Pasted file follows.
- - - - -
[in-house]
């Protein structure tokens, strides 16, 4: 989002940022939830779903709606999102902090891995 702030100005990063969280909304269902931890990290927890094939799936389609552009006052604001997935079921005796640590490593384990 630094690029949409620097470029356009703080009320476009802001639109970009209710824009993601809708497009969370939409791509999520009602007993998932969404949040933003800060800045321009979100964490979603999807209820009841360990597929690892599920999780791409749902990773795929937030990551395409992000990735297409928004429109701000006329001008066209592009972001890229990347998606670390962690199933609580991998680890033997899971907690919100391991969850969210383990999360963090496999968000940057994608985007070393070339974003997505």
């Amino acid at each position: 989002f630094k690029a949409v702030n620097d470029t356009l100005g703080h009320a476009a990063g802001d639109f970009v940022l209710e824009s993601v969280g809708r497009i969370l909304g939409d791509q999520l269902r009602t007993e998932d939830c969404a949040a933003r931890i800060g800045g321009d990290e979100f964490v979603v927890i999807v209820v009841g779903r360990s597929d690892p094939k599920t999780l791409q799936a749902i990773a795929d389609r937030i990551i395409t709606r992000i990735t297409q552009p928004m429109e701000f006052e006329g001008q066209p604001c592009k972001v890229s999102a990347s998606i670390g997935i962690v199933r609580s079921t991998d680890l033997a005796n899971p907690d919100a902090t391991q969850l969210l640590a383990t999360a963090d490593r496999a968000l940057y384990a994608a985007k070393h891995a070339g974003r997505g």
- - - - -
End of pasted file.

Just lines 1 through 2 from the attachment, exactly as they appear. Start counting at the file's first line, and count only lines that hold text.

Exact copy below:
[in-house]
């Protein structure tokens, strides 16, 4: 989002940022939830779903709606999102902090891995 702030100005990063969280909304269902931890990290927890094939799936389609552009006052604001997935079921005796640590490593384990 630094690029949409620097470029356009703080009320476009802001639109970009209710824009993601809708497009969370939409791509999520009602007993998932969404949040933003800060800045321009979100964490979603999807209820009841360990597929690892599920999780791409749902990773795929937030990551395409992000990735297409928004429109701000006329001008066209592009972001890229990347998606670390962690199933609580991998680890033997899971907690919100391991969850969210383990999360963090496999968000940057994608985007070393070339974003997505």